Turkish security op, curfew in Kurdish areas puts 200,000 people at risk – Amnesty Intl.
The human rights watchdog refuted Ankara’s claims that the 24/7 curfew it imposed in areas where the government troops were fighting the armed Kurdistan Workers Party (PKK) units were aimed solely at protecting civilians.
“Cuts to water and electricity supplies combined with the dangers of accessing food and medical care while under fire are having a devastating effect on residents, and the situation is likely to get worse, fast, if this isn’t addressed,” John Dalhuisen, Amnesty International’s Europe and Central Asia Program Director, said.
“In some areas, crippling curfews that don’t allow people to leave their houses at all have been in place for more than a month, effectively laying siege to entire neighborhoods,” he added.
One Kurdish family said that they had to live under the same roof with the decomposing body of their dead relative for nearly two weeks due to the curfew, Amnesty International wrote on its website.
150 civilians as well as hundreds of troops on both sides were killed since Turkey launched its operation in the south-east in July 2014, according to the London-based watchdog.
“Among those killed were young children, women and elderly people, who are very unlikely to have been involved in clashes with security forces,” Amnesty stressed.
The Turkish operations in Diyarbakir, Cizre, Silopi and other Kurdish towns “are beginning to resemble collective punishment,” Dalhuisen said.
Amnesty also blasted the international community for turning a blind eye to what Ankara has been doing with the Kurds.
“While the Turkish authorities appear determined to silence internal criticism, they have faced very little from the international community. Strategic considerations relating to the conflict in Syria and determined efforts to enlist Turkey’s help in stemming the flow of refugees to Europe must not overshadow allegations of gross human rights violations. The international community must not look the other way,” Dalhuisen stressed.
An unnamed senior Turkish official commented on the Amnesty International report, saying that "Turkey has never taken an approach that would endanger the lives of innocent citizens."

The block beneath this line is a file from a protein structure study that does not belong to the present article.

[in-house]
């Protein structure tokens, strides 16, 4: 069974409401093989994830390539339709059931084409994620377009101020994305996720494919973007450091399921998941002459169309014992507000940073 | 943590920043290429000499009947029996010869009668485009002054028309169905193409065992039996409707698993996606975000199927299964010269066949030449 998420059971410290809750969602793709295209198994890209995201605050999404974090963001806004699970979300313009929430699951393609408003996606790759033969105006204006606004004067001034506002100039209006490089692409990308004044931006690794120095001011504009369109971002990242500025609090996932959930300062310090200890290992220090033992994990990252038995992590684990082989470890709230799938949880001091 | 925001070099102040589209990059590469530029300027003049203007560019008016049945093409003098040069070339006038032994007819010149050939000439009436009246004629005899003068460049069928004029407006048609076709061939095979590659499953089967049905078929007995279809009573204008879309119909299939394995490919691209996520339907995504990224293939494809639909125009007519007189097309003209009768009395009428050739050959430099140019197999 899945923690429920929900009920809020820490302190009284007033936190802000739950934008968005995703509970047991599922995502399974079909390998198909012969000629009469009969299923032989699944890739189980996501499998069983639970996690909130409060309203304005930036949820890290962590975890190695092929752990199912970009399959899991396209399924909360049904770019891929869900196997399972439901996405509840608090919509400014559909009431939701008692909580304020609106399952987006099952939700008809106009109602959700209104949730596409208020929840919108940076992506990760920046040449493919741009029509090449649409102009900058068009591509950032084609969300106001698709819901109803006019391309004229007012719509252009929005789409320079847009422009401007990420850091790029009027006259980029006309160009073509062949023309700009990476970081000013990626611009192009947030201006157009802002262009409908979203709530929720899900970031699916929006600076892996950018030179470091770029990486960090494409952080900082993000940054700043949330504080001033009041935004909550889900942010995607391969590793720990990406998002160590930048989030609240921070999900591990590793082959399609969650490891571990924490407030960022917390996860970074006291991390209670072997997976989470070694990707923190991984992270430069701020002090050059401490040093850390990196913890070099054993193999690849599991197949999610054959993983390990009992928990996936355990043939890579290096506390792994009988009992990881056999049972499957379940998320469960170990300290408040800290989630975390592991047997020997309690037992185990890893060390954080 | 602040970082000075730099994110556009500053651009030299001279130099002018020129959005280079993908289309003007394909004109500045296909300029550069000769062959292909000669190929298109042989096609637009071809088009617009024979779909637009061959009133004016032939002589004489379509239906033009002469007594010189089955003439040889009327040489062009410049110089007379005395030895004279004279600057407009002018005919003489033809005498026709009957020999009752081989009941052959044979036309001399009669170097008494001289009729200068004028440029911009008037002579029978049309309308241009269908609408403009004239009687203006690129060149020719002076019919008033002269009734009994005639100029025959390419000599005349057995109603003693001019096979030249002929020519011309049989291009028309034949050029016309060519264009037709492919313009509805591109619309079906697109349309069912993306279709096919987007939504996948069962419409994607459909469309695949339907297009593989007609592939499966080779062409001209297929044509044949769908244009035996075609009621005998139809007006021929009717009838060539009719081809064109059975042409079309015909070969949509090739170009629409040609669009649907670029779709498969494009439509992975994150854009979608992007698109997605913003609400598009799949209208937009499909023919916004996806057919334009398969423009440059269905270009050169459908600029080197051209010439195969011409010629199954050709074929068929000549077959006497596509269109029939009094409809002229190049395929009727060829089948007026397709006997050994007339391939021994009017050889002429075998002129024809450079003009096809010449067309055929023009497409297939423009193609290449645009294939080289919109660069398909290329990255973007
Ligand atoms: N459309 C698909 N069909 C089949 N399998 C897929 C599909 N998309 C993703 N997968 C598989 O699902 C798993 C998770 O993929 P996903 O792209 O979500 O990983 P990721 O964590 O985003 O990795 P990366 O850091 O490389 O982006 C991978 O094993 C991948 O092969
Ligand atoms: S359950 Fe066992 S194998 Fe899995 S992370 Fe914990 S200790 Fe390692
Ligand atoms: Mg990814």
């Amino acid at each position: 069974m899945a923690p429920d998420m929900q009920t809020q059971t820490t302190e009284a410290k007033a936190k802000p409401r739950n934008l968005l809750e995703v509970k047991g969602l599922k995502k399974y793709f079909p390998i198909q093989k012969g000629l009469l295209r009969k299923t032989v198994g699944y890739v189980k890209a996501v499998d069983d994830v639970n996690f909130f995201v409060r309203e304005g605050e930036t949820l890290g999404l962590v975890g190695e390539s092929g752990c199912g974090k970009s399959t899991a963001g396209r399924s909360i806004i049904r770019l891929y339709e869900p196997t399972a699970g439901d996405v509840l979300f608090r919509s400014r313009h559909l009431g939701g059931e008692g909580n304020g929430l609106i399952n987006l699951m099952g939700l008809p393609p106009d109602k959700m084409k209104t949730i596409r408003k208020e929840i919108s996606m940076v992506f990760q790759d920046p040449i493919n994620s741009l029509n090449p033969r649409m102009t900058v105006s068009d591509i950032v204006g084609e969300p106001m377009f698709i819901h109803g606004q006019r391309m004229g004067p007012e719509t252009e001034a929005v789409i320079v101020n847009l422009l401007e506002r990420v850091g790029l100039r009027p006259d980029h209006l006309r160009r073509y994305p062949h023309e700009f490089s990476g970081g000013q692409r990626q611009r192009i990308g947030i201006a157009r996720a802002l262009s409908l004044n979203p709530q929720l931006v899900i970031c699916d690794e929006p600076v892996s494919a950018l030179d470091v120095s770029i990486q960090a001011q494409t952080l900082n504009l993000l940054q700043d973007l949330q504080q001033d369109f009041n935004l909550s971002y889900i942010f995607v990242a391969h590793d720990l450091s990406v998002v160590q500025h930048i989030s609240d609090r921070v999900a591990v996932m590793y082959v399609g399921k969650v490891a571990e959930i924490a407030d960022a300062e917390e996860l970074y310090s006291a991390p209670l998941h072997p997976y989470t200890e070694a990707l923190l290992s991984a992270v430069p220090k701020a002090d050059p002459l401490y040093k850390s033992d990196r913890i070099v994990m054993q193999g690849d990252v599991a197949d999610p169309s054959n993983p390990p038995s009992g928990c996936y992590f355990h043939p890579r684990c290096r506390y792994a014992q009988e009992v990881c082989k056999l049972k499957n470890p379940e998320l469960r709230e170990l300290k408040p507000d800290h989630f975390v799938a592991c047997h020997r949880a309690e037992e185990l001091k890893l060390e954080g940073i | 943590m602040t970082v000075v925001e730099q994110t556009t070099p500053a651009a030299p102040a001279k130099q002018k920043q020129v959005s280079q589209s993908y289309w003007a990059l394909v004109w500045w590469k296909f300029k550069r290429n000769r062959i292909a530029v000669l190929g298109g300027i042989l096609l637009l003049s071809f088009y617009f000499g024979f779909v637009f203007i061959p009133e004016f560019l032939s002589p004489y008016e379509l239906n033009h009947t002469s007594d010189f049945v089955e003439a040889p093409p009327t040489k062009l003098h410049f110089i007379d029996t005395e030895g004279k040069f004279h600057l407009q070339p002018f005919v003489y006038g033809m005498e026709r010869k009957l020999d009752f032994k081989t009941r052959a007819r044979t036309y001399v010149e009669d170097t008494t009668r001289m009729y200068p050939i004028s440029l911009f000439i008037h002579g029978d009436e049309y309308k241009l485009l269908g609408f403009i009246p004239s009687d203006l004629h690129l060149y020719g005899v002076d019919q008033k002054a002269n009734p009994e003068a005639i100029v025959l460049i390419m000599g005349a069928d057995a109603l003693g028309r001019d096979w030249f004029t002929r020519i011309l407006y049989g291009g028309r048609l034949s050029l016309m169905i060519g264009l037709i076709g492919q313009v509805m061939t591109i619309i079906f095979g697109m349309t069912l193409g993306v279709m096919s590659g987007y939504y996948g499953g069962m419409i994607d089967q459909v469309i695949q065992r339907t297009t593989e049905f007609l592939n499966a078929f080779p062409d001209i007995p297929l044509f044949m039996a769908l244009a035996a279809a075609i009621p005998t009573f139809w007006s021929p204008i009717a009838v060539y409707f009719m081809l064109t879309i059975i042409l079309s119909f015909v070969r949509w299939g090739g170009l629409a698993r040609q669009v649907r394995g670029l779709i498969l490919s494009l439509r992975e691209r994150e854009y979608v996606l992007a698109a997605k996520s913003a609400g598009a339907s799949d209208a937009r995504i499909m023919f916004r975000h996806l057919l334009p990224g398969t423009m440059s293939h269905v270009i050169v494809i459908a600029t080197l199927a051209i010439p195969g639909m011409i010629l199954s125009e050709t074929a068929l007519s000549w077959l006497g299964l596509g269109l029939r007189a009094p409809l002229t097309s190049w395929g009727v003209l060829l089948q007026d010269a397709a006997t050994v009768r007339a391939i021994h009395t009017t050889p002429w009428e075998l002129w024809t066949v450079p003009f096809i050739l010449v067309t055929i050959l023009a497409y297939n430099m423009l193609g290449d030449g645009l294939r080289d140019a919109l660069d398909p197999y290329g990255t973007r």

"This is a struggle against a terrorist organization that harms everyone in the region and is responsible for the deaths of many people, primarily security forces," the official told Reuters.
The current of violence in the Turkey southeast, where 15 million of the country’s Kurds reside, put an end to the ceasefire between the government and PKK.
On Wednesday, President Tayyip Erdogan reaffirmed his unwillingness to search for a peaceful solution to the conflict, which began in 1984 and took 40,000 lives.
"We don't have a road plan in front of us. Those with guns in their hands and those who support them will pay the price of treason," Erdogan said.
33 PKK militants were killed on Wednesday, while one soldier died and seven were wounded in Diyarbakir, the region's biggest city, the Turkish military said.
Russia also urged Turkey to put an end to the policy of the “extermination” of its Kurdish population on Thursday.
Russian Foreign Ministry spokeswoman, Maria Zakharova, said that Moscow supported the academics who signed a petition calling for an end to Ankara’s violent attacks against Kurds.
“We can’t but support calls for the Turkish authorities outlined in this document to stop the extermination of the local population and the deliberate policy of resettling Kurds,” she said.
A petition, entitled “We will not be party to this crime,” was signed by over 1,000 academics from nearly 90 Turkish and foreign universities last week.
Turkish authorities responded to the petition by detaining some of the signees, with Erdogan denying any human rights violations and accusing the academics of siding with the Kurdish terrorists.